Correctional policy is rapidly changing. As populations of incarcerated individuals continue growing to historic levels, leading policymakers are rethinking their management of individuals passing through the criminal justice system.
To understand how to address this rapidly changing field, NIJ and the Harvard Kennedy School convened an “Executive Session on Community Corrections” to develop new ideas surrounding criminal sanctions and the role of community organizations and agencies in supervising and working with those who have been involved in crime. By engaging leading policymakers, practitioners, and researchers from around the country, this Executive Session aims to develop our best practice and thinking for professionals across the safety and justice spectrum.
From the inaugural meeting of the Session, which was held in Cambridge over three days in September 2013, members have tackled a broad array of themes. Topics have included current opportunities and challenges for reform, collaborative models for community justice, developmentally appropriate responses to justice-involved young adults, the experiences of those under supervision, the role of risk assessments in community corrections, and how to craft a positive role for community corrections in the overall health and well-being of communities. These and other themes will be built upon and expanded in the remaining meetings.
Papers From the Harvard Executive Session on Community Corrections (2013-2016)
Following is the complete list of papers from the Executive Session on Community Corrections, sponsored by NIJ and the Harvard Kennedy School's Program in Criminal Justice Policy and Management.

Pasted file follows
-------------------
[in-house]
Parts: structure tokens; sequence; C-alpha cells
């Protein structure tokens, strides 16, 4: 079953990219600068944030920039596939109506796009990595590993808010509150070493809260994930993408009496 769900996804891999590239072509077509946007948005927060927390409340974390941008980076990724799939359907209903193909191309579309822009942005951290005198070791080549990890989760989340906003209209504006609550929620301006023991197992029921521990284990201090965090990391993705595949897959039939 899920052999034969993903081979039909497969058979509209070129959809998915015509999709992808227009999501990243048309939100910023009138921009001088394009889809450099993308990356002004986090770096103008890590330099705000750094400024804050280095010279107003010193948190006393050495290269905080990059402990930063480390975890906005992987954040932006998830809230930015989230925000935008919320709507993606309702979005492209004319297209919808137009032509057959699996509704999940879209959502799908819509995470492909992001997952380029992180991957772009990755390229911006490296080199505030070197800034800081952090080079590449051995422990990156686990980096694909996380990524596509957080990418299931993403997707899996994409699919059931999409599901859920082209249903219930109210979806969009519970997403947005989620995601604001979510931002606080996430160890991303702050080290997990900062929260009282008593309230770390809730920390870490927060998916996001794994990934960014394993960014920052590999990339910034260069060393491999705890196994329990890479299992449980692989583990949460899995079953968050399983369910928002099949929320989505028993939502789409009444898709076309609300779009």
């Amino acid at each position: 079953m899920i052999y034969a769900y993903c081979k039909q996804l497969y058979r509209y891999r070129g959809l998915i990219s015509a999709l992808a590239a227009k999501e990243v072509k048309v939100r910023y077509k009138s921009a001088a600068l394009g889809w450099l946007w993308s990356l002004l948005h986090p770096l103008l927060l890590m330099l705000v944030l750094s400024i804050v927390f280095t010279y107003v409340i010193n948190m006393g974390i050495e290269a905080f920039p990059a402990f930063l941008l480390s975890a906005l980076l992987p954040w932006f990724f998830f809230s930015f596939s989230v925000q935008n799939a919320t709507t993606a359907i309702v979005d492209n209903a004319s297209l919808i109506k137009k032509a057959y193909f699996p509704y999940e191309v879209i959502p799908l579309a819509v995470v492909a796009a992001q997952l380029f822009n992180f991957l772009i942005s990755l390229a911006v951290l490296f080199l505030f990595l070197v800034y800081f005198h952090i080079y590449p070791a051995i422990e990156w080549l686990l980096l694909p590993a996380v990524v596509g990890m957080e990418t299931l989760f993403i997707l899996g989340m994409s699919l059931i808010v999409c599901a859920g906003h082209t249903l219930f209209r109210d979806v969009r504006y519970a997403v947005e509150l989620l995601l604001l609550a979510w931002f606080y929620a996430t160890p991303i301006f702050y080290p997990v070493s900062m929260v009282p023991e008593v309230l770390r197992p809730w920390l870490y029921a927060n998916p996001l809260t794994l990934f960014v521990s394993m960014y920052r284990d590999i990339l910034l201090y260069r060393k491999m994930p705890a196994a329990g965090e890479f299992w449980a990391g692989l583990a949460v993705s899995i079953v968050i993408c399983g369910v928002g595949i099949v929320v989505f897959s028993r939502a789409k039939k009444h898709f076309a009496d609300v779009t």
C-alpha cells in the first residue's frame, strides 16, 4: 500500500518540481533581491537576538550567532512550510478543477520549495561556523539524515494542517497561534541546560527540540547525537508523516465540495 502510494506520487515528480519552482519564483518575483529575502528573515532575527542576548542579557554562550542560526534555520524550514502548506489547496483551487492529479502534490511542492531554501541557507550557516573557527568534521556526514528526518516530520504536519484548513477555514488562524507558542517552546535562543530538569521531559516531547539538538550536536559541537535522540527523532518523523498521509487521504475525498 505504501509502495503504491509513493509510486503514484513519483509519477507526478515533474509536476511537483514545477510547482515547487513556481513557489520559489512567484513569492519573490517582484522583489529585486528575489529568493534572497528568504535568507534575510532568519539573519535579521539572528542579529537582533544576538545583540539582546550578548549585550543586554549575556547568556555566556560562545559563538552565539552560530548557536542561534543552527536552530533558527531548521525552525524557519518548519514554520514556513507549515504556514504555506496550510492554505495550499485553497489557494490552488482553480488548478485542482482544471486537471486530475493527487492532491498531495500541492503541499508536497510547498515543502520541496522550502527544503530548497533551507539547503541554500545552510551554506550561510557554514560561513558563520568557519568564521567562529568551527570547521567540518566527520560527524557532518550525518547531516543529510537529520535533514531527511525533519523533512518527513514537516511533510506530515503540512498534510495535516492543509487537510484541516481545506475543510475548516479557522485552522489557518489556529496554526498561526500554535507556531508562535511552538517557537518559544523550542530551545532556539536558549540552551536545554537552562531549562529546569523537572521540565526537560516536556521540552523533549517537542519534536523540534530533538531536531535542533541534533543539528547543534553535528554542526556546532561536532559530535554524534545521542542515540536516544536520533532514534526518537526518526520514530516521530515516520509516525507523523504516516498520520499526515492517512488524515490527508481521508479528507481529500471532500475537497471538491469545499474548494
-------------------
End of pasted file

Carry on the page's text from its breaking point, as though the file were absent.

|Title, Author and Date||Description|
|From Evidence-Based Practices to a Comprehensive Intervention Model for High-Risk Young Men: The Story of Roca (pdf, 28 pages)
By Molly Baldwin and Yotam Zeira
|This paper focuses on the gap between research- and theory-based practices and a fully functioning intervention model, and how Roca has worked to bridge this gap and achieve positive outcomes.
Part I reviews eight prominent evidence-based practices in community corrections as identified by CJI and NIC. Part II explores how Roca learned of these principles and how it worked internally to integrate them and develop its Intervention Model. Part III explains Roca's Intervention Model and revisits the eight evidence-based practices, explaining how each one is implemented in the Model.
The conclusion draws some lessons from Roca's work with evidence-based practices and suggests that Roca's Model is an alternative to traditional community corrections.
|Shackled to Debt: Criminal Justice Financial Obligations and the Barriers to Reentry They Create (pdf, 26 pages)
By Karin D. Martin, Sandra S. Smith, Wendy Still
|Formerly incarcerated people face a considerable number of obstacles to successful re-entry. Their ability to graduate from community supervision is complicated by their low and eroding levels of education and skills, serious mental and physical health conditions that often go untreated, and alcohol and drug addictions which are issues nurtured in neighborhoods of concentrated disadvantage.